MTSU history professor provides lecture on refining American values in world spotlight, racial discrimination during Cold War

Photo and story by Daniel Shaw-Remeta / Contributing Writer

Amy Sayward, the executive director of the Society for Historians of American Foreign Relations and an MTSU history professor, gave a lecture on refining American values in the world spotlight and the intersection between foreign and domestic policy in the U.S. during the Cold War on Monday in Paul W. Martin Sr. Honors Building. Her lecture was a part of the spring 2018 Honors Lecture Series.

Sayward began by mentioning that she was a “Cold War kid” who grew up during Ronald Reagan’s presidency, which was a time in U.S. history when communism was considered to be one of the nation’s most pressing concerns.

“The maps in my classrooms looked kind of like this,” she said when pointing to a multicolored map of the world. “Blue states and red states didn’t always refer to Democrats and Republicans. They used to refer to the free world. Either the United States were a strong true blue, lighter blue … (or) dark-red, the Soviet Union (or) the ‘evil empire,’ according to Ronald Reagan.”

Sayward further explained that, although she and most other Americans believed in the fear of communism during the time when Reagan was president, she began to study history in college and realized that certain things that are viewed as “good” or “bad” in history are often complex.

“We’re going to look at the ways in which the early Cold War American values, particularly the idea of human rights, which the U.S. saw itself as a sort of champion of, get challenged by the Soviet Union, by the Third World and ultimately have some of the international criticism come back to the United States,” Sayward said.

Sayward went on to say that the U.S. had several compelling reasons to think it was the “champion” of human rights to some degree. One of the reasons was that the country was the only functioning democratic-republican government and had been so for over 170 years. The problem, Sayward said, was that America was celebrating their merits in the name of human rights, while racial segregation remained a prominent issue and caused violence throughout the country. She showed some photographs that displayed some of the violence and horrific acts that tainted the country’s image during the Cold War.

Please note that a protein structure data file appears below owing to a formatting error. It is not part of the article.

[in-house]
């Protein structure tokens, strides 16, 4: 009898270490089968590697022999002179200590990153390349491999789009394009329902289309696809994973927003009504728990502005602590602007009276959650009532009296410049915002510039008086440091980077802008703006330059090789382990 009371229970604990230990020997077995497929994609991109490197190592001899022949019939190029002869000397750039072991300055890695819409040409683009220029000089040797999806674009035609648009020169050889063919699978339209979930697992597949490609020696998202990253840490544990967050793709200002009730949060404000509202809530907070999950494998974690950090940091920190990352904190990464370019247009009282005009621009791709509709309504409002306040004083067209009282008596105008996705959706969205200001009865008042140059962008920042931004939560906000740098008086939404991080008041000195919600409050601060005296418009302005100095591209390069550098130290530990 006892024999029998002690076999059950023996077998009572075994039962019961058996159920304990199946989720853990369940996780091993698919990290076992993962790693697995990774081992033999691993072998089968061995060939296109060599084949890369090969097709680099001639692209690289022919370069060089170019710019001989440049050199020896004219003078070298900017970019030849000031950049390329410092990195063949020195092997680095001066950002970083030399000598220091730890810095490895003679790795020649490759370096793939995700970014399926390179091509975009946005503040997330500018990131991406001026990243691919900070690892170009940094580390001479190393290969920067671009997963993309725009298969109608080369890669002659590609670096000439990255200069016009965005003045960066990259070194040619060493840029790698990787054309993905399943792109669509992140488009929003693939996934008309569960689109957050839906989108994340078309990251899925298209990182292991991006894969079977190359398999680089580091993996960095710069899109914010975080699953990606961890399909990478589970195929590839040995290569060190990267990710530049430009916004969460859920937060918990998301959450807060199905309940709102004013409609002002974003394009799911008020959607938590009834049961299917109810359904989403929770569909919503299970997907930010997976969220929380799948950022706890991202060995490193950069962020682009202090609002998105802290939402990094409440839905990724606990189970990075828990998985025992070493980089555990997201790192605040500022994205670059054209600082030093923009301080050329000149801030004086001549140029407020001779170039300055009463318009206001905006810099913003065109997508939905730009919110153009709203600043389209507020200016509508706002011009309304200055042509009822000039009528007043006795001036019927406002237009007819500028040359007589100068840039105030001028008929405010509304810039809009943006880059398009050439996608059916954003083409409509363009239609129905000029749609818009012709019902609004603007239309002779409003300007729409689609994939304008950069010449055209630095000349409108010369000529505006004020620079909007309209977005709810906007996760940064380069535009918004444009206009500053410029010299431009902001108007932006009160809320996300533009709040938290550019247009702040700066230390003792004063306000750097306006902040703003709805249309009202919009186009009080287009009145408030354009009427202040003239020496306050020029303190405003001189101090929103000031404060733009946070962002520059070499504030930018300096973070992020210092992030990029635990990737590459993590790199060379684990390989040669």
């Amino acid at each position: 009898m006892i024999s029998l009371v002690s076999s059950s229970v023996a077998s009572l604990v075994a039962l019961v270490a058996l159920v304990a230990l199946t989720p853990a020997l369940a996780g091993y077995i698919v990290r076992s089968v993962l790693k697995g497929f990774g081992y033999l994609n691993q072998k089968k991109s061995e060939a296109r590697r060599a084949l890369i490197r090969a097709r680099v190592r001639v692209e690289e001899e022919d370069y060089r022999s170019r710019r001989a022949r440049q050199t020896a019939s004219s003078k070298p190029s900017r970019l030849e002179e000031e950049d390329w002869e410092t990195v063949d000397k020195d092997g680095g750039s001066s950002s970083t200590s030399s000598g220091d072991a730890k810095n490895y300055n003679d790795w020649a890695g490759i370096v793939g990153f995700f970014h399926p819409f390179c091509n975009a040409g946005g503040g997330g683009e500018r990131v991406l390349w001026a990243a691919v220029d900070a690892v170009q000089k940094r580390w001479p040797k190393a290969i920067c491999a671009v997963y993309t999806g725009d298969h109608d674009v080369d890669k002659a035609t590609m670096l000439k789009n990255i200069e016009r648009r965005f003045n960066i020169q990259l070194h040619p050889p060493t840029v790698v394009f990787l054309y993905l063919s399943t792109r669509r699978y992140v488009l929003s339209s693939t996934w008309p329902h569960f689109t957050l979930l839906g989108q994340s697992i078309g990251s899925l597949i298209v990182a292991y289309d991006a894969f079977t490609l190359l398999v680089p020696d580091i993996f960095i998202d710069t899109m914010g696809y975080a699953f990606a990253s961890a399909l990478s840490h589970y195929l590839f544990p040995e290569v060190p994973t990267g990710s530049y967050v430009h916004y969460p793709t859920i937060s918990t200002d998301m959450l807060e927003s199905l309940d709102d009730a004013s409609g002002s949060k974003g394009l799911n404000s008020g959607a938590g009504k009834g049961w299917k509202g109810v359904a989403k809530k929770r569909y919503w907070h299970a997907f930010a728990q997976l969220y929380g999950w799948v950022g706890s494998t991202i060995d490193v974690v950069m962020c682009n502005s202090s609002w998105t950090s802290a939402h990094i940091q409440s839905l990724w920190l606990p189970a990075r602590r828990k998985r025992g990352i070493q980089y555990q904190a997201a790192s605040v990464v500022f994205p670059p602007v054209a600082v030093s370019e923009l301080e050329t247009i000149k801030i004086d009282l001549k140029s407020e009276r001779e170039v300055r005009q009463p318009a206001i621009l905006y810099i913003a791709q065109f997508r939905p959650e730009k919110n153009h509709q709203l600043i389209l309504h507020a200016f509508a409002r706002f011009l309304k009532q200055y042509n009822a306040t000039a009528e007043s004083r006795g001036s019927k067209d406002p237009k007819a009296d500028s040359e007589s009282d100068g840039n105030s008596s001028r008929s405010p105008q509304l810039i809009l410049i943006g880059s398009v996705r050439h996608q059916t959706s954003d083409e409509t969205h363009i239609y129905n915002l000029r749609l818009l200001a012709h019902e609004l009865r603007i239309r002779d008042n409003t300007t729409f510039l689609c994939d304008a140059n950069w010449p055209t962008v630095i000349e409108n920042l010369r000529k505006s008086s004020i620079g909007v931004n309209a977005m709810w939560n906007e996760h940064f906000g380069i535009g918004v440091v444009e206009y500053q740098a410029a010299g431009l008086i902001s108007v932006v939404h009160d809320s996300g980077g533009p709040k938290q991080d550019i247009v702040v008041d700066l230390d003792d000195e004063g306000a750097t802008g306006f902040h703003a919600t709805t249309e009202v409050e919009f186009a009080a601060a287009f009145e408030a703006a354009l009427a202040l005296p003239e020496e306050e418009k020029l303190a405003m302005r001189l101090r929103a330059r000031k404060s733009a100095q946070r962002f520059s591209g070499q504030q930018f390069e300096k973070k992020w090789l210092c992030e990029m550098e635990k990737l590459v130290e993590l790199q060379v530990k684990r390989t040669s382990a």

“It’s not until African-Americans gain full legal civil rights that the United States has any real ability to put itself forward effectively as a leader in human rights,” Sayward said.

Sayward continued by mentioning some other events that led to global criticism of the U.S. in regards to human rights as the Cold War continued. Photographs from Little Rock, Arkansas, that showed white men and women taunting African-Americans who were seeking an education were released, which raised global recognition and discontent with the United States human rights issue.

“Again, this becomes the football in terms of national diplomacy,” Sayward said when explaining how much the entire world was talking about and interested in the American issue.

She also mentioned that the U.S. took a public opinion survey in multiple foreign countries regarding race relations and the role of the U.S. following the incidents in Little Rock, and they found that public opinion was very low of America by other countries. Sayward explained that one of the largest issues was that the U.S. was still trying to fight against the dangers of communism and promote freedom while maintaining poor race relations.

She concluded by saying that although the United States has made a great deal of changes since the Cold War, the system still isn’t perfect and that human rights issues continue to arise. She insisted that through education and learning history, the U.S. will continue to grow and understand the mistakes that have been made.

To contact News Editor Andrew Wigdor, email

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